One side effect of the pandemic is that I’m out and about less, so I hear less programmed Christmas music. Here’s a flashback to pre-pandemic times, when I did a series of posts about my favorite holiday songs. I’m not sure the list would be any different this year.
I’m not a big fan of reaction videos as a genre, but Glamour‘s second-order reaction video series You Sang My Song is an exception. A star watches YouTube1 covers of their hits, and then the people who made each cover watch the reaction video of the star watching their cover. The stars sometimes get genuinely excited. The YouTubers are often genuinely verklempt.2
This week of posting my favorite holiday songs concludes with one that’s only tenuously a holiday song.
“Greensleeves” has an alternate set of lyrics which are about baby Jesus, making it a Christmas song. But the original lyrics are just more fun to sing, so let’s sing those instead. It has a million verses, but everyone can sing the chorus.
“Good King Wenceslas” (YouTube) is a song I learned in elementary school. The narrative is actually pretty weird. A king’s magical powers are downplayed in favor of extolling charity and sharing.
What sells it for me is the extra verse, which I saw years later in an episode of Phineas&Ferb (Wiki). Buford Von Stomm, in order to establish that he knows the whole story, gives us this:
The words were by an English guy. The music, Scandinavian. Wenceslas was five-foot-six. He kept his face unshaven. Though just a duke throughout his life, He always ruled so justly His kingly title was conferred Upon him posthumously.
“It Came Upon the Midnight Clear” (Wikipedia/YouTube) is another grim carol from 19th-century America. It has that distinctively Unitarian sensibility of cosmic optimism tempered with awareness that people are typically terrible.
“I Heard the Bells on Christmas Day” (Wikipedia/YouTube) is a pretty song. No schmaltzy holiday tune, it reflects terrible darkness. You wouldn’t know it from most renditions, though, because they skip the dire middle verses. The version by Echosmith that I link to has the full lyrics in the comments, but they replace the dark bits in the performance with a jaunty instrumental transition.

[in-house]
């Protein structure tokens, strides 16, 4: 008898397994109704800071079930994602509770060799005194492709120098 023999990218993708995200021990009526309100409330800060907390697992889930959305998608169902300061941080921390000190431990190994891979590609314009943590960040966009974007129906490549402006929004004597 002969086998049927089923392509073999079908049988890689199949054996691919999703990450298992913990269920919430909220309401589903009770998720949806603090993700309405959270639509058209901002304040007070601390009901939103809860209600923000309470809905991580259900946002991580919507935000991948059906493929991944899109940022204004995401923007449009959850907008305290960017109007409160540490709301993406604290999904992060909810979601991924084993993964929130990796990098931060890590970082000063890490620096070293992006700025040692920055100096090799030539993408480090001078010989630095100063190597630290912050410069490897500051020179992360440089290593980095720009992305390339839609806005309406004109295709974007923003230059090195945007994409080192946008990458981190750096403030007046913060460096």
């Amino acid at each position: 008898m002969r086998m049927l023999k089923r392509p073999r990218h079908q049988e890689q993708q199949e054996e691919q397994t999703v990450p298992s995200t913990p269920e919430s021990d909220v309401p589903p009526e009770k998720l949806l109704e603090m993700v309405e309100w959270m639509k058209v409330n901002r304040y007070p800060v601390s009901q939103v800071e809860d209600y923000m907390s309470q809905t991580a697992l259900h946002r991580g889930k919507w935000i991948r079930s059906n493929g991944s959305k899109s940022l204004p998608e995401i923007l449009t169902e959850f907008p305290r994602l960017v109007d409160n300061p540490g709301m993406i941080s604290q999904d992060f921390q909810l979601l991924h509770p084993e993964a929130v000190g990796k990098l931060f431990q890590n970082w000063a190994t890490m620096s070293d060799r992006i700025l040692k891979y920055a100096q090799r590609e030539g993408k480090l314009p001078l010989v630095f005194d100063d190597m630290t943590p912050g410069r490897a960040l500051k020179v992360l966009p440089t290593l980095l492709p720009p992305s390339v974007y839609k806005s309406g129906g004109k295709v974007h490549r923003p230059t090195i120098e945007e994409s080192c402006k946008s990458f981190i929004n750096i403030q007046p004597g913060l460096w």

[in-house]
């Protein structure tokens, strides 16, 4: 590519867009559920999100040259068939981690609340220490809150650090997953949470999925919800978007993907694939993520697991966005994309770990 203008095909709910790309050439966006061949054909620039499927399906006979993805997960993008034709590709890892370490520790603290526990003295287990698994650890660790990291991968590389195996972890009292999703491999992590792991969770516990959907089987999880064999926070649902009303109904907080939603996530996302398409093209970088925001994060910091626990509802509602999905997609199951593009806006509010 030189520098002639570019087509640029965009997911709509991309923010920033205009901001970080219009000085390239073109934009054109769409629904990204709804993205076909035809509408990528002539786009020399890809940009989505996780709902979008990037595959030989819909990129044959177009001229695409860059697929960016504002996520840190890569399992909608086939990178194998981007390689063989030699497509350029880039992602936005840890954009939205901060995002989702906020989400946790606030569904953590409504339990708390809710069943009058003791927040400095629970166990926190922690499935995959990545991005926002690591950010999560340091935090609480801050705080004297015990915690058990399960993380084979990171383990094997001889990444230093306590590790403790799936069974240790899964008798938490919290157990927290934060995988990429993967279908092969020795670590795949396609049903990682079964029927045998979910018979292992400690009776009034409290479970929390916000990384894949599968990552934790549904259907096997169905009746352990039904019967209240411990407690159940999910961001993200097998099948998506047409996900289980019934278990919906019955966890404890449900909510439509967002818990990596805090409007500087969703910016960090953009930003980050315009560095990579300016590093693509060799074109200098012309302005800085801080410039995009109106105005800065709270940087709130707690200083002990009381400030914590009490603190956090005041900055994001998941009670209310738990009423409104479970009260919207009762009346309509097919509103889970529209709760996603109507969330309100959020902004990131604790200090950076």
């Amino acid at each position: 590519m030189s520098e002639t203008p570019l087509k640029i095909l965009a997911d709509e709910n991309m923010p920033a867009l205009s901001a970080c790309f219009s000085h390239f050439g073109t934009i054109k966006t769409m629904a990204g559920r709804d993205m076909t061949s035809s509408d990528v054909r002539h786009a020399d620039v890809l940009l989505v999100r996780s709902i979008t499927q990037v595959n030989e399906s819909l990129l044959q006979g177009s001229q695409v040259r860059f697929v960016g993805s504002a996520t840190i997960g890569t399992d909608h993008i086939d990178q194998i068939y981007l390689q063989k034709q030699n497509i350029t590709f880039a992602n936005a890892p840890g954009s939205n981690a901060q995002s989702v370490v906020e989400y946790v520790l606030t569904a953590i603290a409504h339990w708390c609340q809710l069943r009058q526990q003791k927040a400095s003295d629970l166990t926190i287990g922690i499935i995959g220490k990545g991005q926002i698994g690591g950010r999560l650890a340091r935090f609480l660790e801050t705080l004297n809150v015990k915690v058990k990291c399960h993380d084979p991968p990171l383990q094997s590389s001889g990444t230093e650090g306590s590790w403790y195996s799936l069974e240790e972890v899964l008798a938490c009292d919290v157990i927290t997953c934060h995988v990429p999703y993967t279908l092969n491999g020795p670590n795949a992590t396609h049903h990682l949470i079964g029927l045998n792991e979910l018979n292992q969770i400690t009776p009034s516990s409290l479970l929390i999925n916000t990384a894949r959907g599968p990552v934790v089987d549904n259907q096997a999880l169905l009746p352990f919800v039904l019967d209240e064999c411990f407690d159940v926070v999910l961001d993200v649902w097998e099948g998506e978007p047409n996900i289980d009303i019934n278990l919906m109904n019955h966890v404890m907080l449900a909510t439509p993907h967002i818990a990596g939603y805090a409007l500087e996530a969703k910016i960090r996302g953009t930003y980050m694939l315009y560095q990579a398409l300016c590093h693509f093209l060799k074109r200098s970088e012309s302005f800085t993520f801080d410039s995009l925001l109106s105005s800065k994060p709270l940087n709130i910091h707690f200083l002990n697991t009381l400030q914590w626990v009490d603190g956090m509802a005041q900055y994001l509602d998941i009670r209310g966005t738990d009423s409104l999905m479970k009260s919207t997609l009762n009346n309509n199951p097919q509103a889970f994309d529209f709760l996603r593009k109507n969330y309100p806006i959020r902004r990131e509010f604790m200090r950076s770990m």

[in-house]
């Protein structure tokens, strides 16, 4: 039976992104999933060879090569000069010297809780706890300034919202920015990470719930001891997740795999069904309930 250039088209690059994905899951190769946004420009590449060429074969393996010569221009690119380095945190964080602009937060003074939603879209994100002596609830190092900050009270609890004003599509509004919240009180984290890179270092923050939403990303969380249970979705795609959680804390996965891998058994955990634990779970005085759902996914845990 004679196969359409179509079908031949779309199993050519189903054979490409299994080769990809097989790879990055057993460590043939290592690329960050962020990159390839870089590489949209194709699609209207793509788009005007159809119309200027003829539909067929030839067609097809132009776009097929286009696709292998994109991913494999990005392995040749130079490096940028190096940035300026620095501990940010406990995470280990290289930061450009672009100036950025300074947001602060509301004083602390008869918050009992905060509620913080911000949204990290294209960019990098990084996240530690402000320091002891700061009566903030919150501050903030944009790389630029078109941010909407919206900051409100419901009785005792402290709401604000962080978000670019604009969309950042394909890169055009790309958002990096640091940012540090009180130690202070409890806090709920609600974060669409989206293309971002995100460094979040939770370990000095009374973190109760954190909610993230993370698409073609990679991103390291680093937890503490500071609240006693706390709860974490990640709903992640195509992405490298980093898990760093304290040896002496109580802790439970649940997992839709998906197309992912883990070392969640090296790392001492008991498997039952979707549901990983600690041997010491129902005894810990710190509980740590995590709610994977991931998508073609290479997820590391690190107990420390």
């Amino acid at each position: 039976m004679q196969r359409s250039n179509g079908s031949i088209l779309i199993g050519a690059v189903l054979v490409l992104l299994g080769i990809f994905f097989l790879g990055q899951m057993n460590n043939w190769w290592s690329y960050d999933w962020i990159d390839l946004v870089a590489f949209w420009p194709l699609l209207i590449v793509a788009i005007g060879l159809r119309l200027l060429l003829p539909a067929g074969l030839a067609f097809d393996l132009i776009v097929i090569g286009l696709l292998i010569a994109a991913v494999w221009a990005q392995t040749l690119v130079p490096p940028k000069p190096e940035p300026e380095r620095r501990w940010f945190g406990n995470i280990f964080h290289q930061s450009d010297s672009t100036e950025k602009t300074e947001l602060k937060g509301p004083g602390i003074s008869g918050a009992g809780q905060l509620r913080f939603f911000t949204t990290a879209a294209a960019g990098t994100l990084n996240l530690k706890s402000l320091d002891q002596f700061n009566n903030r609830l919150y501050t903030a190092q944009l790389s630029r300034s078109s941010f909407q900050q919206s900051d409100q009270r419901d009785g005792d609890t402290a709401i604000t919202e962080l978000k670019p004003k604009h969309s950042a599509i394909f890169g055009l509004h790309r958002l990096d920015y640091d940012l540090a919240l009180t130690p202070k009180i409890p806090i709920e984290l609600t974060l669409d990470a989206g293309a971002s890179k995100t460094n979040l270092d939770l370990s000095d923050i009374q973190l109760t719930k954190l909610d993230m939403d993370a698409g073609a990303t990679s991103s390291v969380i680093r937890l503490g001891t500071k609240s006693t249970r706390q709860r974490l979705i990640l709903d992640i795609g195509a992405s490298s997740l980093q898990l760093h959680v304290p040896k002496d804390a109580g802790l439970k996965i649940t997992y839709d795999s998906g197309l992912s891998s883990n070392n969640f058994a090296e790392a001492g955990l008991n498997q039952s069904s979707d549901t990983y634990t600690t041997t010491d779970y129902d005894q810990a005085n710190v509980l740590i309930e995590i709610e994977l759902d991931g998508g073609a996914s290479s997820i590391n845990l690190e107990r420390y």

Then from each black, accursed mouth The cannon thundered in the South, And with the sound The carols drowned Of peace on earth, good-will to men!
It was as if an earthquake rent The hearth-stones of a continent, And made forlorn The households born Of peace on earth, good-will to men!
“Fuck you if you don’t like Christmas” (YouTube) is a bit Not Safe For Work, but all the NSFWness is in the title. It makes you wonder whether you like that Panama is an isthmus, which is something I never even thought about having an opinion on before.
“We need different stuff in the economy now, things are changing. … You can’t just think of yourself. Just this one time, because it’s Christmas.”
Above all that, it hangs together. And it’s catchy.
“The Boar’s Head” (Wikipedia/YouTube) can be made very subtle and pretty, as in the arrangement I’ve linked to, but at bottom it’s a silly song. Written half in Latin doggerel, it begs to be belted out with gusto: “Let us servire cantico!“
My wife’s family had printed packets of sheet music, so singing carols always meant picking from the ones in the book. When she moved to Albany, we went on-line to look for sheet music. Sending links back and forth, we sang from our open laptops. This led to us discovering lots of great holiday songs, but The Boar’s Head is perhaps my favorite.
Blair Thornburgh isn’t far from the mark in calling it “Almost the absolute best carol ever written.”
Last year I started to write a post about my favorite holiday songs. I didn’t get past listing the titles of seven of them. Inspired by the book week thing, I’ve decided to make it seven posts this year.
I first heard “Fairytale of New York” (Wikipedia/YouTube) as a teenager, because my brother was a huge Pogues fan.It has some lovely musical juxtapositions while still being something you can sing-along to. I understand that it’s a huge thing in the UK, so much so that not hearing it is a challenge on the scale of Whammageddon.1